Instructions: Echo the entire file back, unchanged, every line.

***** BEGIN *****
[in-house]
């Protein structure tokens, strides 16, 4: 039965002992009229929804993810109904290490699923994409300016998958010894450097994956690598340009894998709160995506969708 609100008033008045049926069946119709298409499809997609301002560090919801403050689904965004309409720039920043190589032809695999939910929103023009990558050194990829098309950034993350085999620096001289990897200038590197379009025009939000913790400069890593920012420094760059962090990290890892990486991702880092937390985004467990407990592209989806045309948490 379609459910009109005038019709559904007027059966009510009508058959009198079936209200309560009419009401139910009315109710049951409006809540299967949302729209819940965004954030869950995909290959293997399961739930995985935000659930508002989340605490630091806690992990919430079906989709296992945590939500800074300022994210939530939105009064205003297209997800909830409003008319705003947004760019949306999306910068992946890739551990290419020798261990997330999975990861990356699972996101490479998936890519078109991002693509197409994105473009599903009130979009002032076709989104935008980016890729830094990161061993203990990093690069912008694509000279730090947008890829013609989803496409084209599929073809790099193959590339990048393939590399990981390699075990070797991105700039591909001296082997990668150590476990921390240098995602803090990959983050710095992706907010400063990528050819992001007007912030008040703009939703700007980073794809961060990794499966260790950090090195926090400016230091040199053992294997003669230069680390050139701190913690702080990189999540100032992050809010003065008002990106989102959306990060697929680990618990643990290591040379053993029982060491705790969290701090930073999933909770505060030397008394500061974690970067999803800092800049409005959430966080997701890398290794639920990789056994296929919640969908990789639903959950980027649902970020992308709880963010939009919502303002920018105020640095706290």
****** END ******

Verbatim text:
[in-house]
């Protein structure tokens, strides 16, 4: 039965002992009229929804993810109904290490699923994409300016998958010894450097994956690598340009894998709160995506969708 609100008033008045049926069946119709298409499809997609301002560090919801403050689904965004309409720039920043190589032809695999939910929103023009990558050194990829098309950034993350085999620096001289990897200038590197379009025009939000913790400069890593920012420094760059962090990290890892990486991702880092937390985004467990407990592209989806045309948490 379609459910009109005038019709559904007027059966009510009508058959009198079936209200309560009419009401139910009315109710049951409006809540299967949302729209819940965004954030869950995909290959293997399961739930995985935000659930508002989340605490630091806690992990919430079906989709296992945590939500800074300022994210939530939105009064205003297209997800909830409003008319705003947004760019949306999306910068992946890739551990290419020798261990997330999975990861990356699972996101490479998936890519078109991002693509197409994105473009599903009130979009002032076709989104935008980016890729830094990161061993203990990093690069912008694509000279730090947008890829013609989803496409084209599929073809790099193959590339990048393939590399990981390699075990070797991105700039591909001296082997990668150590476990921390240098995602803090990959983050710095992706907010400063990528050819992001007007912030008040703009939703700007980073794809961060990794499966260790950090090195926090400016230091040199053992294997003669230069680390050139701190913690702080990189999540100032992050809010003065008002990106989102959306990060697929680990618990643990290591040379053993029982060491705790969290701090930073999933909770505060030397008394500061974690970067999803800092800049409005959430966080997701890398290794639920990789056994296929919640969908990789639903959950980027649902970020992308709880963010939009919502303002920018105020640095706290």